In order to avoid a similar incident from occurring, the bench ordered that all the intelligence input regarding the whereabouts of armed criminals should be recorded either in writing or in the electronic form before a raid is planned.
The court also insisted that a postmortem should be conducted at the district hospitals under the supervision of at least one hospital official. More significantly, the postmortem must be preserved. These procedures would ensure that checks and balances are in place and the police do not manipulate the system to their advantage.
The NHRC’s involvement in maintaining a record of encounter fatalities and facilitating an independent probe into any dubious cases has been repeatedly emphasized by the court. This would ensure that human rights standards are not flouted under the false pretext of security.
Overall, the Supreme Court’s guidelines for encounter fatalities provide a beacon of light. Recommendations on police encounters were sought in 1999. Unfortunately, the matter was not raised until now. As a result, it is being portrayed as a decision which took over a decade to reach a final conclusion.
The judgment has been lauded for reiterating the law at a stage when the police force is plagued by corruption and politicization. At this critical juncture, safeguarding the credibility of the police is crucial to the democratic process.
However, there are numerous challenges to using these guidelines as a roadmap for change. Administrative problems within the Indian police force have made it difficult for the top court’s recommendation to lead the way forward. The nature of the investigative process and the scourge of corruption are some major stumbling blocks for progress.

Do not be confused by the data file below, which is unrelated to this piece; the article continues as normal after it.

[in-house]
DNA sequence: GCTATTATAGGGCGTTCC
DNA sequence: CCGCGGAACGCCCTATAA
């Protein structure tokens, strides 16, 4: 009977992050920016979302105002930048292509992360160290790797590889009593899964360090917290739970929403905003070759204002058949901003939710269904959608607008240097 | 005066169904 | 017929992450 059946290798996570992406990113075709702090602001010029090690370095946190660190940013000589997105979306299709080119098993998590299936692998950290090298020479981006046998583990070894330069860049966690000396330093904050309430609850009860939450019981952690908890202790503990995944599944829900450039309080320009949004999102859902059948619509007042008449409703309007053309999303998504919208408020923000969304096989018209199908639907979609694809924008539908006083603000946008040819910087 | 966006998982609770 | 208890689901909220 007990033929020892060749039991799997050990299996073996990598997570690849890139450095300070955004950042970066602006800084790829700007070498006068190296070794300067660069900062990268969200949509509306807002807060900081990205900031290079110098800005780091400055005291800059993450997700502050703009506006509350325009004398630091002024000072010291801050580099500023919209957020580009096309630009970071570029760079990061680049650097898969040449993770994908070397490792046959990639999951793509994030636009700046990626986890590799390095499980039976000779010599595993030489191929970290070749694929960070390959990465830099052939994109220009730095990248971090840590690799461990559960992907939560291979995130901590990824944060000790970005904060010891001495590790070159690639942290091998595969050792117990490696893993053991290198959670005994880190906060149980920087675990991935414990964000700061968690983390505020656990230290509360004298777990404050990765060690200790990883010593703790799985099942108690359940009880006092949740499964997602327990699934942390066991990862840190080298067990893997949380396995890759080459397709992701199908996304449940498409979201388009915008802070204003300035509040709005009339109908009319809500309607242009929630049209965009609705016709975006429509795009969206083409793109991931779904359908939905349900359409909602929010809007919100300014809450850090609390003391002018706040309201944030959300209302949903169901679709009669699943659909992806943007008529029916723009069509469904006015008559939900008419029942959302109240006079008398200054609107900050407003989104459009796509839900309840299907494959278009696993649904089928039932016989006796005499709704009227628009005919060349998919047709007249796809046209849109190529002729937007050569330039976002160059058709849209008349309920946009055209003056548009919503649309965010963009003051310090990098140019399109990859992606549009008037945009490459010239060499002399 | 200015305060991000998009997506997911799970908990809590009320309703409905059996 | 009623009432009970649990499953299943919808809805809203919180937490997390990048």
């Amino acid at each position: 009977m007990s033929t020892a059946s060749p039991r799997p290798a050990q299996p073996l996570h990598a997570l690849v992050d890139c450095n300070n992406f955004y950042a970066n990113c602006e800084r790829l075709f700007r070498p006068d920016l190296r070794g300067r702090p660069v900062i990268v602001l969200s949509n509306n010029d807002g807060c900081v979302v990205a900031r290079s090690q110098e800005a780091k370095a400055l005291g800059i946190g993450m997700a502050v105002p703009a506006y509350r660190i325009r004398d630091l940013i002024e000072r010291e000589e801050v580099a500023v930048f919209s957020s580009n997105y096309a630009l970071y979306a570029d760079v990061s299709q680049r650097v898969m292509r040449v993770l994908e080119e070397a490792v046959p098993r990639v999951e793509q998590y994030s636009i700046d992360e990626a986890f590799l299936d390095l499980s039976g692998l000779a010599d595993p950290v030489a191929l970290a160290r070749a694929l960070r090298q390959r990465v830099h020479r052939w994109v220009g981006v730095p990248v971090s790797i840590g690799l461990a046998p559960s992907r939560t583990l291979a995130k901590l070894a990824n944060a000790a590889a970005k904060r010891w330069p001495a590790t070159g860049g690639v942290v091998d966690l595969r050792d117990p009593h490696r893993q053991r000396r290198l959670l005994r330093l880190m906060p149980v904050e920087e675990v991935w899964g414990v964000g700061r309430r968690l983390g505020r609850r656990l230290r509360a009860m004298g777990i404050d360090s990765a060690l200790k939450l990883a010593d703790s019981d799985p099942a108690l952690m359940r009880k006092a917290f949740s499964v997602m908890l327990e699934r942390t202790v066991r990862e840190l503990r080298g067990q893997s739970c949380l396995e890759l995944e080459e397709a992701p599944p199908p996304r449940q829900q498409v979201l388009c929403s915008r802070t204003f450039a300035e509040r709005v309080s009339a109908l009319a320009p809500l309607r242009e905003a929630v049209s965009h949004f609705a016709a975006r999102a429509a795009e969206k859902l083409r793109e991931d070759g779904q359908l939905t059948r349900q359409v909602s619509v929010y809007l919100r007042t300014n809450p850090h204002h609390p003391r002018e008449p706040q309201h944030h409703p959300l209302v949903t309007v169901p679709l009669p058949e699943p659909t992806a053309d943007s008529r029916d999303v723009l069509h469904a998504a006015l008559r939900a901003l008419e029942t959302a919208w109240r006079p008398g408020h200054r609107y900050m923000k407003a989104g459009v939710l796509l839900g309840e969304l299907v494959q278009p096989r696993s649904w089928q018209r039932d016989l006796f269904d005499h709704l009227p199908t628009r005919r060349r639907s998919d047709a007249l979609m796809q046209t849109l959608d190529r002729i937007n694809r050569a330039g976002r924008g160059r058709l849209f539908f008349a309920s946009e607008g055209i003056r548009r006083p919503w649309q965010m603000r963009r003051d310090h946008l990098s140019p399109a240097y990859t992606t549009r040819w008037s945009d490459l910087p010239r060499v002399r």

Nevertheless, the court’s guidelines offer a promise – if not entirely the assurance – of change. Civil rights activists have also welcomed the judgment. It appears that a dark cloud has been lifted and a solution to fake encounters has been unveiled.
Encounter killings are considered to be instant jus ce and are not only jus fied but also glorified in the name of insurgency. Police, paramilitary, army and higher government officials enjoy impunity, which results in extrajudicial killings.
Suhas Chakma Director of the Asian Centre for Human Rights
Between 1995 and 1997, fake encounters were the order of the day in Mumbai and raised confusion and alarm. However, police officials did not admit to them readily despite a lot of hue and cry by human rights activists. To the contrary, they saw it as an extension of their duty to serve community interest.
These encounters generated a wave of suspicion as no police officials were injured or killed during these clampdowns. As a result, activist groups such as the People's Union for Civil Liberties (PUCL) and the Committee for Protection of Democratic Rights called for a probe into the matter.
Although the protesting voices did not succeed in putting an end to fake encounters, the skeptics continued to raise questions that did not receive prompt answers. A leader of the Samajwadi Party, Abu Asim Azmi protested against an alleged encounter of Javed Fawda, a gangster in Mumbai. According to Azmi, the police officer had shot a local vendor during the encounter. The Bombay High Court appointed a panel to verify three encounter fatalities. In 1999, the high court rejected the findings and the matter was appealed to the apex court.
The Indian Supreme Court has taken a serious approach to verify fake encounters. However, a positive change can only come with a change in the overall police infrastructure. The judgment offers a problemsolving mechanism. But it can only be implemented in a responsible manner if the police force acknowledges the importance of accountability and fairness.